One of the simpler types of accommodation is subordination. The inferior bows to the superior; the inexperienced to the experienced; and the person of no social standing to the one of "birth." The status of follower is the most common form of subordinated accommodation. The relation of child to parent, and under the patriarchal system, of wife and husband, also illustrates this principle.

Not only may one individual be subservient to another, as a slave to his master or a subject to a despotic ruler, but individuals may be subject to group dominance and coercion. The will of the majority or a majority rule represents subordination of the individual to the group. Subordination may also be related to a principle, as in the case of a missionary who dedicates his life to religious teaching.

Slavery is an outstanding illustration of subordination; it is a form of accommodation where one person has become the property of another, where he has no or few political rights, where he is socially on a low level, and where he performs compulsory labor.[9] The origin of slavery is to be found in force, in unequal ability to fight, and in unequal social circumstances ; and the strength that slavery once acquired was due chiefly to the development of a social system and an educational training which gave to the children of slaves the belief that they are "slaves."The "system"killed off all who remonstrated and thus the mass of children born in slavery were offspring of the more docile parents. Slavery, and likewise the caste system, constituted one of the lowest forms of standardized mental reaction that mankind has devised, for it prevented the majority of the people from experiencing normal social contacts, from responding even to accidental new social stimuli, and from enjoying and profiting by the forms of mental reaction which prevail when democracy rules.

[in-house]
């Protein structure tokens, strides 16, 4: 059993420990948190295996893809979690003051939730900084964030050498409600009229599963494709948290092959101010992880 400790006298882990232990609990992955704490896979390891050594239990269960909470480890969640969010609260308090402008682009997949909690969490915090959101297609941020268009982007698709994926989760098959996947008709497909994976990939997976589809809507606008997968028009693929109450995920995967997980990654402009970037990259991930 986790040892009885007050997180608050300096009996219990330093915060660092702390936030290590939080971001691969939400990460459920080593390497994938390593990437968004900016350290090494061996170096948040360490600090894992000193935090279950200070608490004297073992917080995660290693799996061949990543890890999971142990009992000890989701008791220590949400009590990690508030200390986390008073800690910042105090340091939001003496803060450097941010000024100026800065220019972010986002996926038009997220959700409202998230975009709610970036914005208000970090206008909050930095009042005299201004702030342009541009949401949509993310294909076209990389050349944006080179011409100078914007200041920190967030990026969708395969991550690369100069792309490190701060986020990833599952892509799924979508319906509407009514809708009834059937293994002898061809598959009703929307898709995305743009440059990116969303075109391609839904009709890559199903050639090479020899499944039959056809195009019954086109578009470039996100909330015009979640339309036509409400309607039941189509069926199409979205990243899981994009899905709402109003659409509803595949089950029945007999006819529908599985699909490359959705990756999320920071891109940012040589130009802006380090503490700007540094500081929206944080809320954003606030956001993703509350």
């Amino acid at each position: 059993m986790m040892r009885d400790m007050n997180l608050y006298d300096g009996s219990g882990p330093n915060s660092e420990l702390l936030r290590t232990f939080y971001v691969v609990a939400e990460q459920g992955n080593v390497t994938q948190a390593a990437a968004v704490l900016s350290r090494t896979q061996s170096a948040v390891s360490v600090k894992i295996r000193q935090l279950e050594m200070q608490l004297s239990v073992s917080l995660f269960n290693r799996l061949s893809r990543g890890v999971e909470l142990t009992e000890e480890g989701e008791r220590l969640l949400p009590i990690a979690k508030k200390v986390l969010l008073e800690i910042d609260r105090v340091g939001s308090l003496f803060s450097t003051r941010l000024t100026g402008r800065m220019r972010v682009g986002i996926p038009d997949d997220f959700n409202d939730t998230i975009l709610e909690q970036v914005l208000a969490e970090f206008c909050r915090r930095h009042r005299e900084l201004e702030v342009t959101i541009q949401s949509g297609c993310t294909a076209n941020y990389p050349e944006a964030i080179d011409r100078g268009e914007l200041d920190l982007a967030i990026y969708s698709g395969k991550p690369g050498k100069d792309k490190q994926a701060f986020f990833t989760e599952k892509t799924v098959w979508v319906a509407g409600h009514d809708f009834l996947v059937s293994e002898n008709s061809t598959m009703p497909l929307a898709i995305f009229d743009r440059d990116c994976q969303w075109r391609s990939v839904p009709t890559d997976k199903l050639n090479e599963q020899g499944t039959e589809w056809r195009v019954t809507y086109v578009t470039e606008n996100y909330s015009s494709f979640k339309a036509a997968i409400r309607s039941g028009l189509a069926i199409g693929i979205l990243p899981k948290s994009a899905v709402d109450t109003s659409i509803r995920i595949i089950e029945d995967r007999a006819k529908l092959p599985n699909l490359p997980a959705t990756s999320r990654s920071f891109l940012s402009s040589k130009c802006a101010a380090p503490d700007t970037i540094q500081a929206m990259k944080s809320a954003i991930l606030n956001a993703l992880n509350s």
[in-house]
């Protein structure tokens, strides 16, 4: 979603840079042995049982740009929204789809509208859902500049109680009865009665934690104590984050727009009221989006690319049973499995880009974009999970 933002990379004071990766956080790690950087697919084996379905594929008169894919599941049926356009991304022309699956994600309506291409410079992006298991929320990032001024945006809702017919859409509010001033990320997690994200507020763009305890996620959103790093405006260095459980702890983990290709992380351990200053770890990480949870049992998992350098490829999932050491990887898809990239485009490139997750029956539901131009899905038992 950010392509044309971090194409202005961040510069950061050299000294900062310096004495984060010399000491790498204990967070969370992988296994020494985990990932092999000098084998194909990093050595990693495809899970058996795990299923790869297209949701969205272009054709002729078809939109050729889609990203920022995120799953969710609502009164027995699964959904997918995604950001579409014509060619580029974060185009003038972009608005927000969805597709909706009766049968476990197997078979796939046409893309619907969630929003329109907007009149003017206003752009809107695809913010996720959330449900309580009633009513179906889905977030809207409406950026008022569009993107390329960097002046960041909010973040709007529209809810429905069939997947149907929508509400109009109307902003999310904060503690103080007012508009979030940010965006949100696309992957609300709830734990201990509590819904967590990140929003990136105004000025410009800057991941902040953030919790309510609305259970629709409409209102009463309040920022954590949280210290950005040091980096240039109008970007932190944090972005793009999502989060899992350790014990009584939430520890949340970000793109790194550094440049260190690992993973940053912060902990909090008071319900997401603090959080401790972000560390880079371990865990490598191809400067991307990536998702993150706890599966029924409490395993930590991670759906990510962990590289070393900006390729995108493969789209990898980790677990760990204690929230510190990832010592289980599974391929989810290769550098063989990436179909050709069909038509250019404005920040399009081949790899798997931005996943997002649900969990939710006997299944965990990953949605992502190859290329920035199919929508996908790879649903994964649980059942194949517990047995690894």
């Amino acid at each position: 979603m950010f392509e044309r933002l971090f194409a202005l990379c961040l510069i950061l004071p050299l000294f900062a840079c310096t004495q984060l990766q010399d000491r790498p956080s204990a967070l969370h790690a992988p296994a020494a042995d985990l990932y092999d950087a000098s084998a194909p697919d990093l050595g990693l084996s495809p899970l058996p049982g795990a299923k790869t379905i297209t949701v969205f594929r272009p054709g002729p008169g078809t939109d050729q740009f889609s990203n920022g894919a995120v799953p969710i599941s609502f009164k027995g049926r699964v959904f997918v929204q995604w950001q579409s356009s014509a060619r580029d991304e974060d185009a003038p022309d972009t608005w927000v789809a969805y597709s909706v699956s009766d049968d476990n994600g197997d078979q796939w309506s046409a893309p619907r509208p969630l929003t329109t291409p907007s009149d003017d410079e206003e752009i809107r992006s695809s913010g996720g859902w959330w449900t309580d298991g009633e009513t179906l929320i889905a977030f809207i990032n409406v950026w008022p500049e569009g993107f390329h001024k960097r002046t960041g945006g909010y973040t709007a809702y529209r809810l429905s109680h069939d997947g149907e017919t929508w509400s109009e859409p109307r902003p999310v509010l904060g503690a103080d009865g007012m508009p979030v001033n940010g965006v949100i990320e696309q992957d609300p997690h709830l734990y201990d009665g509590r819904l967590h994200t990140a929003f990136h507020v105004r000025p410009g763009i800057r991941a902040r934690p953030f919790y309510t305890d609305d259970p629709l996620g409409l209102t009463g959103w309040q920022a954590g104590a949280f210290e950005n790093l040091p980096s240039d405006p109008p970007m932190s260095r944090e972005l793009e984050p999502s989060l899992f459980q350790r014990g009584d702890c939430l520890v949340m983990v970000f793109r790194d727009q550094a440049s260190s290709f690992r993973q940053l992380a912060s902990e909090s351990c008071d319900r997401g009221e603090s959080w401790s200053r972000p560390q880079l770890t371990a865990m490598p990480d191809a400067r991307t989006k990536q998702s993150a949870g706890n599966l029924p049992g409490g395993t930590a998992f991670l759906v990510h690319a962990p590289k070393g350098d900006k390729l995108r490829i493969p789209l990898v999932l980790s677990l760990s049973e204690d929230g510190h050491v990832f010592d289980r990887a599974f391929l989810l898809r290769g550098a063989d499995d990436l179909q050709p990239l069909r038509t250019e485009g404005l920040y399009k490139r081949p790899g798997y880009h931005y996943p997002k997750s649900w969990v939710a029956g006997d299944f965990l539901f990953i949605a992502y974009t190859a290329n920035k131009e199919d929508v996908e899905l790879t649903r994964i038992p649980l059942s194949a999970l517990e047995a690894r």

Custom abhors accommodation. Possessing the prestige of having "worked,"custom is apt to pose as perfect, unimprovable. It has become

( 214) embedded in the habits of persons, and cannot easily be made over. Custom sometimes fallaciously refuses to accommodate itself on the ground that if it yields an inch an ell will be taken.

Certain ranges of social phenomena are more custom-bound, than others. For example, religion, science, and law have their rigid sides which resist accommodation, and plastic sides which admit of adjustments and additions. Religion is largely controlled by custom in the matter of creeds and dogmas, but not in the practical activities and the dynamic lines of social service. Science has its hypotheses and theories which resist change, but makes observations and measurements without end. Law clings tenaciously to principles and doctrines, but is extensible "on the side of rulings, decisions, and statutes."[10]


Compromise is the main form of accommodation. When both sides to a controversy recognize the necessity of making an adjustment a mental sparring process occurs. Each will give in as little as possible and yet will endeavor to get as large a concession as it may from the other.

Compromise leads to a variety of adjustments. There may be a mutual acceptance of a strong middle course. Each of the cut-throat competitors may right-about-face and organize a monopoly, pool their interests, and arrange for a division of the expected profits, as illustrated in the shift from competing railroads and oil companies, to the organization of gigantic combinations on a "community of interests" basis.